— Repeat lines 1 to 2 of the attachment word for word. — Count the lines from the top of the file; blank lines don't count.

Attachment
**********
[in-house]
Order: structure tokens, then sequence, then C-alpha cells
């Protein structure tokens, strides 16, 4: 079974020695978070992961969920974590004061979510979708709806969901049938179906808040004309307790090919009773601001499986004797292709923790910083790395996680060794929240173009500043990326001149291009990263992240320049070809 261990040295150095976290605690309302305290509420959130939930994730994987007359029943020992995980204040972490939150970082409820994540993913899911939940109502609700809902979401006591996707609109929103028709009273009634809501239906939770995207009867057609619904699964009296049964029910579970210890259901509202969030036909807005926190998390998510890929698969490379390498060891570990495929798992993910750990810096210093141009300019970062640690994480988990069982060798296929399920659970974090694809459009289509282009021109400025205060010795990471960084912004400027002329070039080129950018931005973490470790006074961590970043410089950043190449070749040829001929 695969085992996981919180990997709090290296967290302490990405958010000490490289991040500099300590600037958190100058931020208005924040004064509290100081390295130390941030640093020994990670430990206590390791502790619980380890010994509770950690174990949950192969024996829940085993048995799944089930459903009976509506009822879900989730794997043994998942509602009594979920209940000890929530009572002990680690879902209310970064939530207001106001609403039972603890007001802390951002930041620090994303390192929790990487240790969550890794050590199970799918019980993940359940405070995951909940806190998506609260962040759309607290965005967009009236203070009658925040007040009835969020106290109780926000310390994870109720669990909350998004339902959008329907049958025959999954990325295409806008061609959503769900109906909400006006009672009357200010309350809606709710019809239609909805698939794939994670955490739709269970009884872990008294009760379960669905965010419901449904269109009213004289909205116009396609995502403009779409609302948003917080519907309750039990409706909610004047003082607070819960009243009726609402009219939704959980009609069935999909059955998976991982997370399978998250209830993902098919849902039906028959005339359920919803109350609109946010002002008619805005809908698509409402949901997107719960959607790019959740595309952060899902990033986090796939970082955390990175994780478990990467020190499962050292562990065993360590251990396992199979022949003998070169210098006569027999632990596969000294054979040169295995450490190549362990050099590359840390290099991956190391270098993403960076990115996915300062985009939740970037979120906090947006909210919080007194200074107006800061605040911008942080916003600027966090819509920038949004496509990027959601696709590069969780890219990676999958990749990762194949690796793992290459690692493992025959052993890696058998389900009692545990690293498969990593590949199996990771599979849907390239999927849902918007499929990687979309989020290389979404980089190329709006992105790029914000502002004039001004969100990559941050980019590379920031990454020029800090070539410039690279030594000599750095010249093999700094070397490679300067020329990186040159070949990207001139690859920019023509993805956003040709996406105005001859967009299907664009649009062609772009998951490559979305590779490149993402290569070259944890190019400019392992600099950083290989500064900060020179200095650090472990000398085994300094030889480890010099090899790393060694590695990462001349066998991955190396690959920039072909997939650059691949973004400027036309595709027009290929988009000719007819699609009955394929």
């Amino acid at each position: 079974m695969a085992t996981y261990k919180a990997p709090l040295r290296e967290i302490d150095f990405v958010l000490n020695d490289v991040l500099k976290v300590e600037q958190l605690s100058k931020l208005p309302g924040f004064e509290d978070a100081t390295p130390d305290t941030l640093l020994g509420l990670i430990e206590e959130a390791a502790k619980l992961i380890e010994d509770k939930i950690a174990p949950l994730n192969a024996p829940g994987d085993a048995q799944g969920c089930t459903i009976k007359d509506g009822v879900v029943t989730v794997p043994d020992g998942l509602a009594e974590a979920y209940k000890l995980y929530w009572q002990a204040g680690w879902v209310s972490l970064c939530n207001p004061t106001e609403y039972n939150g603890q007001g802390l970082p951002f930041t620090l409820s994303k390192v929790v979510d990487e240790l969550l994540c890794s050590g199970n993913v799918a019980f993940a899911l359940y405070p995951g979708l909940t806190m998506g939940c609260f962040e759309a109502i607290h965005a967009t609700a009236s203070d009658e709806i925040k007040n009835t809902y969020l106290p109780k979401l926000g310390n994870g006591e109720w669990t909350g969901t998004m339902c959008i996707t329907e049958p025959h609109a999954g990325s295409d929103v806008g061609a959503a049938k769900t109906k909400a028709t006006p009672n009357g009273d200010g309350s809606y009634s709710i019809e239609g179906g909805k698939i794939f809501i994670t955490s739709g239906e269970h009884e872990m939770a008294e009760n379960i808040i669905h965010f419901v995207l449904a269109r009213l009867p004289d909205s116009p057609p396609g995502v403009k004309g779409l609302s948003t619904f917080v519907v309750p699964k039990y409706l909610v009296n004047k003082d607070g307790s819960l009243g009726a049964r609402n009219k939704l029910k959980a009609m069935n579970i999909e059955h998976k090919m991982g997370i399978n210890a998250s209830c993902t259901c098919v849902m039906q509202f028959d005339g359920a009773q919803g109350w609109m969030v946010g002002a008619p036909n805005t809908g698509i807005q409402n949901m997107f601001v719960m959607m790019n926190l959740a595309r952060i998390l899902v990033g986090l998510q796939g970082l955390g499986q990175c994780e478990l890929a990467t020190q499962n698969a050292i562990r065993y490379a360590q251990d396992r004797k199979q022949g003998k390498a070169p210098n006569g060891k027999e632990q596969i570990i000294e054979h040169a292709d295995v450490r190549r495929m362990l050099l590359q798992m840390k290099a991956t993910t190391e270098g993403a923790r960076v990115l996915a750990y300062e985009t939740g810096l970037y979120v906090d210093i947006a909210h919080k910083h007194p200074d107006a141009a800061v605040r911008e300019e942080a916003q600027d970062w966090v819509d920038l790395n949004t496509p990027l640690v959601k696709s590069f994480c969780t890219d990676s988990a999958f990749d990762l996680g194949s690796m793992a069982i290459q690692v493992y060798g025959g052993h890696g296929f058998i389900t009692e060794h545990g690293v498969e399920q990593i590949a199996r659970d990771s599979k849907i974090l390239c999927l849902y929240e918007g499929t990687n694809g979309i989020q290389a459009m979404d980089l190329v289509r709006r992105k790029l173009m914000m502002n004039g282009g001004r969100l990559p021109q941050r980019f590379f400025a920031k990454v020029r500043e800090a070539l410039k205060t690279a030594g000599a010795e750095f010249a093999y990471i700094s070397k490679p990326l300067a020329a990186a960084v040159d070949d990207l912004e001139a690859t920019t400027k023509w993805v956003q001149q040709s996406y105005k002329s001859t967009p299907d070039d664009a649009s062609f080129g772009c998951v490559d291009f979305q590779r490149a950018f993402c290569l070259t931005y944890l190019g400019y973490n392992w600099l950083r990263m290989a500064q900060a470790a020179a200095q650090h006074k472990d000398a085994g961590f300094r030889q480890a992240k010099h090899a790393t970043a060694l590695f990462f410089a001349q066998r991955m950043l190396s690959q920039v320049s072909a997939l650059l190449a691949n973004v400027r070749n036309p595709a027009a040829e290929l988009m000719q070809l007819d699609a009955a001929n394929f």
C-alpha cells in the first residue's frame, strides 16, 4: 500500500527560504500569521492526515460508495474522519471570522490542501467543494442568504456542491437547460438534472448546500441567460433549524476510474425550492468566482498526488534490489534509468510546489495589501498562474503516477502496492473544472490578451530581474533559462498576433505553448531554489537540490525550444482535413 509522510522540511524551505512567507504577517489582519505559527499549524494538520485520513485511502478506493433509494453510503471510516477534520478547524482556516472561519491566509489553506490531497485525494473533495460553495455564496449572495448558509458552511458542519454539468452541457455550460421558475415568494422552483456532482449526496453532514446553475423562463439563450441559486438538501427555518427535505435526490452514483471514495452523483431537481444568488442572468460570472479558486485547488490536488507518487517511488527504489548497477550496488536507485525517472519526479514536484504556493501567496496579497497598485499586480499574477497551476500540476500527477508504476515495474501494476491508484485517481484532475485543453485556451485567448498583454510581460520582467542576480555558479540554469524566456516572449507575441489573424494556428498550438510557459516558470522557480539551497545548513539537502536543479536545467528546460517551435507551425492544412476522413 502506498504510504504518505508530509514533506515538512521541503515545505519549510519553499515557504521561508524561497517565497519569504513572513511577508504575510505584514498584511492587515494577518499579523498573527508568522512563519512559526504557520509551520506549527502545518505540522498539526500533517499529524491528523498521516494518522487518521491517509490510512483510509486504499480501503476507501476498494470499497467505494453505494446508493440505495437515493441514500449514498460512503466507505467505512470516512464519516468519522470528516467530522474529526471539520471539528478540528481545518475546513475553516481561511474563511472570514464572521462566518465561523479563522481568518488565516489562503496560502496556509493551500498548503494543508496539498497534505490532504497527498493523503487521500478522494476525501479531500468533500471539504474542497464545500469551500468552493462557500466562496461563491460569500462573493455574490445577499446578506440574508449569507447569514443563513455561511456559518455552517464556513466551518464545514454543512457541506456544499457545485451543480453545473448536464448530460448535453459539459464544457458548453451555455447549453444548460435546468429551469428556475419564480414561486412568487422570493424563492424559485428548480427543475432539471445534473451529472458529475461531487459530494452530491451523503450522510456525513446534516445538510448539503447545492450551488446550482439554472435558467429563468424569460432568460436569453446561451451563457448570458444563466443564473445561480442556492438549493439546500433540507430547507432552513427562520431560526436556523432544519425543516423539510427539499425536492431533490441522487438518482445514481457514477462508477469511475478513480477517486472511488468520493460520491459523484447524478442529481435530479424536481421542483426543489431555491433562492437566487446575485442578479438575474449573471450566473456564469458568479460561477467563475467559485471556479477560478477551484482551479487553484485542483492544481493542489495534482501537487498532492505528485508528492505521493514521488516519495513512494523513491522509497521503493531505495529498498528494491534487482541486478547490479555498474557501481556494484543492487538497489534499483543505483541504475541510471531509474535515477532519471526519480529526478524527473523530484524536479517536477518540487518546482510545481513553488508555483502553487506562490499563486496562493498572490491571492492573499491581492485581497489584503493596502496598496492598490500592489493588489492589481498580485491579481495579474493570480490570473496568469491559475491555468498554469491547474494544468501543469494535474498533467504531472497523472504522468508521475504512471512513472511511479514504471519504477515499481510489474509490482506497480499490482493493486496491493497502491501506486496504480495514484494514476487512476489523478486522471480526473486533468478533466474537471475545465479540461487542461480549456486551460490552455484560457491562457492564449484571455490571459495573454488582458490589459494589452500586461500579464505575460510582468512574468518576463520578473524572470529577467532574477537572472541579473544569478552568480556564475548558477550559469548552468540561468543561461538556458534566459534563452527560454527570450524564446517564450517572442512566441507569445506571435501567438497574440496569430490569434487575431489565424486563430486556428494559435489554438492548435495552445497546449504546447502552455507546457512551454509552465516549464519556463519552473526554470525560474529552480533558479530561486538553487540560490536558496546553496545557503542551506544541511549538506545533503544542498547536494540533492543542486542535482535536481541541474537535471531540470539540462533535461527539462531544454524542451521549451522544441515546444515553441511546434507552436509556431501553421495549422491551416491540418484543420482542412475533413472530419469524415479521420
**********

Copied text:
[in-house]
Order: structure tokens, then sequence, then C-alpha cells